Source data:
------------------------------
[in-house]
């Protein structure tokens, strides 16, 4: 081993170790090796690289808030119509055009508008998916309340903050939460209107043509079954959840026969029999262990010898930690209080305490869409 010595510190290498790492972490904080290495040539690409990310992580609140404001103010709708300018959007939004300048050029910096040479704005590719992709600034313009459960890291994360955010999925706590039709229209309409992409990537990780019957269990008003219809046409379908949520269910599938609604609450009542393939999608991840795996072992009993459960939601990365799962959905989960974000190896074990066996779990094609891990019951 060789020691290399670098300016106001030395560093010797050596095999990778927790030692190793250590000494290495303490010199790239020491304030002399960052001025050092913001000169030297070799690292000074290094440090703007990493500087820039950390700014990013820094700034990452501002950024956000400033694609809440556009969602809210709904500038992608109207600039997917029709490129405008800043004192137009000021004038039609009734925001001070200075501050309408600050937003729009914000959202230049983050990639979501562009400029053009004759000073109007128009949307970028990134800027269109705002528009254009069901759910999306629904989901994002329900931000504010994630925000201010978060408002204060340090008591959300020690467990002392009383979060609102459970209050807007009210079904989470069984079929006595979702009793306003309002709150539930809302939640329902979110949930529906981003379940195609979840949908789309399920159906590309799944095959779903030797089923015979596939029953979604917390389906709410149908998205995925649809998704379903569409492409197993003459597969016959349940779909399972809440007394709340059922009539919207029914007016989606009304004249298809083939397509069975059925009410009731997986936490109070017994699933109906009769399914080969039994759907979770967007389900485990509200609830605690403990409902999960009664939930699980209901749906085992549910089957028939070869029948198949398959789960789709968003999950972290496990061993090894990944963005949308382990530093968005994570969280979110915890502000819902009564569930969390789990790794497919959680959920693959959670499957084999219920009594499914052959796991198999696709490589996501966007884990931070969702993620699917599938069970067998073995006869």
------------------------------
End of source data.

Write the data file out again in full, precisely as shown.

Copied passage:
[in-house]
């Protein structure tokens, strides 16, 4: 081993170790090796690289808030119509055009508008998916309340903050939460209107043509079954959840026969029999262990010898930690209080305490869409 010595510190290498790492972490904080290495040539690409990310992580609140404001103010709708300018959007939004300048050029910096040479704005590719992709600034313009459960890291994360955010999925706590039709229209309409992409990537990780019957269990008003219809046409379908949520269910599938609604609450009542393939999608991840795996072992009993459960939601990365799962959905989960974000190896074990066996779990094609891990019951 060789020691290399670098300016106001030395560093010797050596095999990778927790030692190793250590000494290495303490010199790239020491304030002399960052001025050092913001000169030297070799690292000074290094440090703007990493500087820039950390700014990013820094700034990452501002950024956000400033694609809440556009969602809210709904500038992608109207600039997917029709490129405008800043004192137009000021004038039609009734925001001070200075501050309408600050937003729009914000959202230049983050990639979501562009400029053009004759000073109007128009949307970028990134800027269109705002528009254009069901759910999306629904989901994002329900931000504010994630925000201010978060408002204060340090008591959300020690467990002392009383979060609102459970209050807007009210079904989470069984079929006595979702009793306003309002709150539930809302939640329902979110949930529906981003379940195609979840949908789309399920159906590309799944095959779903030797089923015979596939029953979604917390389906709410149908998205995925649809998704379903569409492409197993003459597969016959349940779909399972809440007394709340059922009539919207029914007016989606009304004249298809083939397509069975059925009410009731997986936490109070017994699933109906009769399914080969039994759907979770967007389900485990509200609830605690403990409902999960009664939930699980209901749906085992549910089957028939070869029948198949398959789960789709968003999950972290496990061993090894990944963005949308382990530093968005994570969280979110915890502000819902009564569930969390789990790794497919959680959920693959959670499957084999219920009594499914052959796991198999696709490589996501966007884990931070969702993620699917599938069970067998073995006869």